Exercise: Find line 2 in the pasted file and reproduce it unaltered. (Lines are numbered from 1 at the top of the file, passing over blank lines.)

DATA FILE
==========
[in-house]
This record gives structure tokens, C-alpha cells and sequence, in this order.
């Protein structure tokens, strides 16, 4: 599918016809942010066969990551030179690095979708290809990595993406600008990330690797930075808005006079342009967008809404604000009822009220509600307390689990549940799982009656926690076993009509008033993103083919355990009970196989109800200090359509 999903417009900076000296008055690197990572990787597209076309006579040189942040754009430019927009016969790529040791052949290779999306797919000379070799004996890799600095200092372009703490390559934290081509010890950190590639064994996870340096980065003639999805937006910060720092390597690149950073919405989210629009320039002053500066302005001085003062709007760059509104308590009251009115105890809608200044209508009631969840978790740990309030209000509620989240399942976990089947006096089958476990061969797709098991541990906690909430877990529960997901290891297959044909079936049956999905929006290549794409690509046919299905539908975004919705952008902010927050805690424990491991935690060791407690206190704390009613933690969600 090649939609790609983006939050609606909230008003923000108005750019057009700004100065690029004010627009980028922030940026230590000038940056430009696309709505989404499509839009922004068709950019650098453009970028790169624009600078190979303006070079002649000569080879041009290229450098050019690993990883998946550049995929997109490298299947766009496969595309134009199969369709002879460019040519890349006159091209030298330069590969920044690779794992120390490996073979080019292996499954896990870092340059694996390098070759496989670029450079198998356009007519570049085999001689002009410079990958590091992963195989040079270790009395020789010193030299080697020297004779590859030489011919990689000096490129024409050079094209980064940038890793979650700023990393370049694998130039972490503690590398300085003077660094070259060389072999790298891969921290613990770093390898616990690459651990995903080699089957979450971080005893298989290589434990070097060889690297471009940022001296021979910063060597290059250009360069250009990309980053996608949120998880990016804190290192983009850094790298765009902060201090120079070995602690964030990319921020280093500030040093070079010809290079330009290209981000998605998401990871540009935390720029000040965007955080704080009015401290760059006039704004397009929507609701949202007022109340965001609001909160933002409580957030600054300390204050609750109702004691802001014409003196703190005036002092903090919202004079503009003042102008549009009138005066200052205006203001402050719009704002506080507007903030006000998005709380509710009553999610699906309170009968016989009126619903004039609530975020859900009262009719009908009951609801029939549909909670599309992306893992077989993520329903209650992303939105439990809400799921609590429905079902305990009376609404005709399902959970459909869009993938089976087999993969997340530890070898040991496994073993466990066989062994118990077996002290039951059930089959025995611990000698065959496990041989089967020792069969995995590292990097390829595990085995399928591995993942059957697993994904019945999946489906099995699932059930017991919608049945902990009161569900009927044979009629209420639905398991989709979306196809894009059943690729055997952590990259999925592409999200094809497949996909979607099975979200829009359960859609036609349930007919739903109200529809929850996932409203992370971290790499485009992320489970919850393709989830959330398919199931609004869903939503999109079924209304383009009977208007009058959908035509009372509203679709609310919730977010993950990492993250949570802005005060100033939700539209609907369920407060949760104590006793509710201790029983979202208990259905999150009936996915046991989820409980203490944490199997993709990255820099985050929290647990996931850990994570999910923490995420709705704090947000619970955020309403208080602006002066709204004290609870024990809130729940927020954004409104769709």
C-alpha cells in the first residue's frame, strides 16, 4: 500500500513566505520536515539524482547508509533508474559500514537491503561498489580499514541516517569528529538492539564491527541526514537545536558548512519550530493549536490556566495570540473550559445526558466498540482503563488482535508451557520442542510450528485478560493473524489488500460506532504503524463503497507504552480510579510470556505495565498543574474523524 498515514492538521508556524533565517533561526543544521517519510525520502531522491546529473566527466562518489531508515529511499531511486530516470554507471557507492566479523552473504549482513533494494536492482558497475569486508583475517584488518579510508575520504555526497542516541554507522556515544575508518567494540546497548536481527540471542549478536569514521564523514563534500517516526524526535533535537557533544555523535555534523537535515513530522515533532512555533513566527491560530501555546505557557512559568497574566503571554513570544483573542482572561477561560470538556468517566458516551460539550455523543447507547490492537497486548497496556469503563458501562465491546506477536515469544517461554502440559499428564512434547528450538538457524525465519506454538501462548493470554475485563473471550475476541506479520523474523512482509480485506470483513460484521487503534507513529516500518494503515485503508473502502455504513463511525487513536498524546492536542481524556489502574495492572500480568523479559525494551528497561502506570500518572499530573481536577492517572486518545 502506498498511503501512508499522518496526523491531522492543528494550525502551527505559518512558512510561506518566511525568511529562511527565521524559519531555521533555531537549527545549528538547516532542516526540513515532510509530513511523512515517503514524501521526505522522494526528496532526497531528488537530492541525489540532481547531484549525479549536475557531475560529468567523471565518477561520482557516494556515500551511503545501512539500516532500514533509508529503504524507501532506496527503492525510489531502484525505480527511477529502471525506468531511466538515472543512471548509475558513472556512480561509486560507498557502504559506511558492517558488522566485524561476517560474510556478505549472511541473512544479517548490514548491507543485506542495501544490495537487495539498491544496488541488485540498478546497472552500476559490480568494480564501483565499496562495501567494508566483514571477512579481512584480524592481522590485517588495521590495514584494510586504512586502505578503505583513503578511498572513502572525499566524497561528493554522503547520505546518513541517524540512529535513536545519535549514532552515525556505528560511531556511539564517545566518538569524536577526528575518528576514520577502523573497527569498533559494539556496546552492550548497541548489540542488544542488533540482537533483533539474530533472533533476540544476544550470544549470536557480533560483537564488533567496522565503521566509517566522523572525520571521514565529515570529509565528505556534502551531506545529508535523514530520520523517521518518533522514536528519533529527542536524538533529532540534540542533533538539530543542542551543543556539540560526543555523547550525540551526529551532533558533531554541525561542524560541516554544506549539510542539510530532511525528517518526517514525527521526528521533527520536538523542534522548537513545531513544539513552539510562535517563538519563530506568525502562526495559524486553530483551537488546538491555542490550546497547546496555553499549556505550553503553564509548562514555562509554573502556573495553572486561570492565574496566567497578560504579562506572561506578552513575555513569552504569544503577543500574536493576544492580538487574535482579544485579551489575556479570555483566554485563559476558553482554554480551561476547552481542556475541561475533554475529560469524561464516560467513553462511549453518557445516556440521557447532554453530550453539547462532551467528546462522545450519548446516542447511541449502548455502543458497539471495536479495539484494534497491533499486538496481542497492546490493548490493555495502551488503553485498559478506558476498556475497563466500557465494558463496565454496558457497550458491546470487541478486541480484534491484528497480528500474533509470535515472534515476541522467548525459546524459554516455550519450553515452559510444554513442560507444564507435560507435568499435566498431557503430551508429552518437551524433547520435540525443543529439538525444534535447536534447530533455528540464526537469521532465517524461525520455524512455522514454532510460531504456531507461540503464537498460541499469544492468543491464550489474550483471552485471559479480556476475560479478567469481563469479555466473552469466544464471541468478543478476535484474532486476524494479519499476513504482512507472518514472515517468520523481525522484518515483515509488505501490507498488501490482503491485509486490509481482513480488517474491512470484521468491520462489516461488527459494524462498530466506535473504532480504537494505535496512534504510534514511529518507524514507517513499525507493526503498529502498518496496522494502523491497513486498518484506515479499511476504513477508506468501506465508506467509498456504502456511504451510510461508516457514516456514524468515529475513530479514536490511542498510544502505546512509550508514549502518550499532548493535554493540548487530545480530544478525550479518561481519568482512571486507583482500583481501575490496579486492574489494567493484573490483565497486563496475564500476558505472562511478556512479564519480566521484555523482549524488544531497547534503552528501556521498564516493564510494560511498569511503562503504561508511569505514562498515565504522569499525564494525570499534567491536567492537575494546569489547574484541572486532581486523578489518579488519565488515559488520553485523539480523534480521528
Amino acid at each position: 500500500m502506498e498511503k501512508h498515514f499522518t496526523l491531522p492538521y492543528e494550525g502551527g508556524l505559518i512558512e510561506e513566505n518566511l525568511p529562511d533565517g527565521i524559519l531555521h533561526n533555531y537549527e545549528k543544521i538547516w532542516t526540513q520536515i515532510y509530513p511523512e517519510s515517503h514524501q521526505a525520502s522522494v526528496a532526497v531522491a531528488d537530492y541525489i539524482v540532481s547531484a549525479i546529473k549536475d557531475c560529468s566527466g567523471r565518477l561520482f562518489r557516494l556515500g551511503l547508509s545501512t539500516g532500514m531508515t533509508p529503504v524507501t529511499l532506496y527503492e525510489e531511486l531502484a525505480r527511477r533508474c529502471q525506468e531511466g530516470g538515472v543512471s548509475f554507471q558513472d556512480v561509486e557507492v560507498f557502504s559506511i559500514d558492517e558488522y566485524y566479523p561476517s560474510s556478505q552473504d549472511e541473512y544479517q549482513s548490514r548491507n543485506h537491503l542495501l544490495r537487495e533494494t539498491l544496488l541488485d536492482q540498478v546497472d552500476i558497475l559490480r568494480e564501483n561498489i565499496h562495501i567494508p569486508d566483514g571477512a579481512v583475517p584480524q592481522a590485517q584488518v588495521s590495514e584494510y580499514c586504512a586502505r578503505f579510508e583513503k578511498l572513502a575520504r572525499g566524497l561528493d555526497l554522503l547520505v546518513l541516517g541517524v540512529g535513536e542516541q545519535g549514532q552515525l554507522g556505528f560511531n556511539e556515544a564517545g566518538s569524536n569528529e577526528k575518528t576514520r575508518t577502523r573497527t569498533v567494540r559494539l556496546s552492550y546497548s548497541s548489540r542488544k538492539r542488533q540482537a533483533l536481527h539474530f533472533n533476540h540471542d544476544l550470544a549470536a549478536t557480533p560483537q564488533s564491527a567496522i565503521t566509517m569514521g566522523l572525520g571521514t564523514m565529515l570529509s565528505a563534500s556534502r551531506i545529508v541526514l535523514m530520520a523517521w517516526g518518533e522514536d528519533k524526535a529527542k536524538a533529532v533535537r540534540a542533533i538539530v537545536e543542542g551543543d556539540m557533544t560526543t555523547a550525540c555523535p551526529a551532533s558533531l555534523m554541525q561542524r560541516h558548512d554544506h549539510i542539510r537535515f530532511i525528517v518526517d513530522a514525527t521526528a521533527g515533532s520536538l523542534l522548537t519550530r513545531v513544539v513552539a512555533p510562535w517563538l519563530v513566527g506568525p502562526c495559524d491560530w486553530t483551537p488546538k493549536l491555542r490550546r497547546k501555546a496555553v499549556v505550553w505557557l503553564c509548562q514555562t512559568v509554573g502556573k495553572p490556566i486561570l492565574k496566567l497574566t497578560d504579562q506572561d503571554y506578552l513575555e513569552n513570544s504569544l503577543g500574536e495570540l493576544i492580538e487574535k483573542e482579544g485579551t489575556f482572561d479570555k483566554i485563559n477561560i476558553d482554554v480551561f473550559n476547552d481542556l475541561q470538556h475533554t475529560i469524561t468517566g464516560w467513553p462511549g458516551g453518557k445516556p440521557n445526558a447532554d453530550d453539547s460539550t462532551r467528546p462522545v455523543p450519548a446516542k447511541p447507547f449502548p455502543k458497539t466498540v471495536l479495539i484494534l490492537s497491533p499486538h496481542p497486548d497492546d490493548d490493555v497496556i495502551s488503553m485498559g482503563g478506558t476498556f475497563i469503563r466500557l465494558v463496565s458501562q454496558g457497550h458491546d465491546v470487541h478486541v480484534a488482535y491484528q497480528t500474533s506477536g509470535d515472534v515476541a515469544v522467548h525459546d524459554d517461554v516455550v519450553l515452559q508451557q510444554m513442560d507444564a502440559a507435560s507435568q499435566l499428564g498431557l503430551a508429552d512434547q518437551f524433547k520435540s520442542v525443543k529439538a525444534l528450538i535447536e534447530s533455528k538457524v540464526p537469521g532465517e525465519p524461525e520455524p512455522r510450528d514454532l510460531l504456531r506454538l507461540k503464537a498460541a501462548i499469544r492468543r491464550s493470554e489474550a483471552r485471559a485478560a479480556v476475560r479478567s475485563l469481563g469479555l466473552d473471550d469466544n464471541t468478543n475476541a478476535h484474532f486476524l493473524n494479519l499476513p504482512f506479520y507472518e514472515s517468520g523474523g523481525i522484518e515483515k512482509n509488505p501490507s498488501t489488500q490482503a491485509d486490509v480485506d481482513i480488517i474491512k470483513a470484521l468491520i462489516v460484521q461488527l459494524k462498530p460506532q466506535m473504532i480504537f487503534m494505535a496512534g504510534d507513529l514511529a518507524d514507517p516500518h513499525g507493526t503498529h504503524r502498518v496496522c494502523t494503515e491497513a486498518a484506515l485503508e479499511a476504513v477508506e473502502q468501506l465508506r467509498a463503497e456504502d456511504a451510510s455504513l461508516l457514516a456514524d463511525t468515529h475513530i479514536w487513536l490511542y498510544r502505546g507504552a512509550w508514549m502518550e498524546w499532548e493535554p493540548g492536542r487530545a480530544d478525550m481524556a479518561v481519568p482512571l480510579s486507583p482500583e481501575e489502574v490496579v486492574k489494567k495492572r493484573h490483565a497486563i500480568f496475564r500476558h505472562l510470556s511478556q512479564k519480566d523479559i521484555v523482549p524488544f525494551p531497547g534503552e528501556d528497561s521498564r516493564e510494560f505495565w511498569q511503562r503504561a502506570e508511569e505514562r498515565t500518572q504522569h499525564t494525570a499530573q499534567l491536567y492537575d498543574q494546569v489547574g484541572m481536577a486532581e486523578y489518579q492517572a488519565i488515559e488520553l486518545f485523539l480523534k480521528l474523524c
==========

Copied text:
This record gives structure tokens, C-alpha cells and sequence, in this order.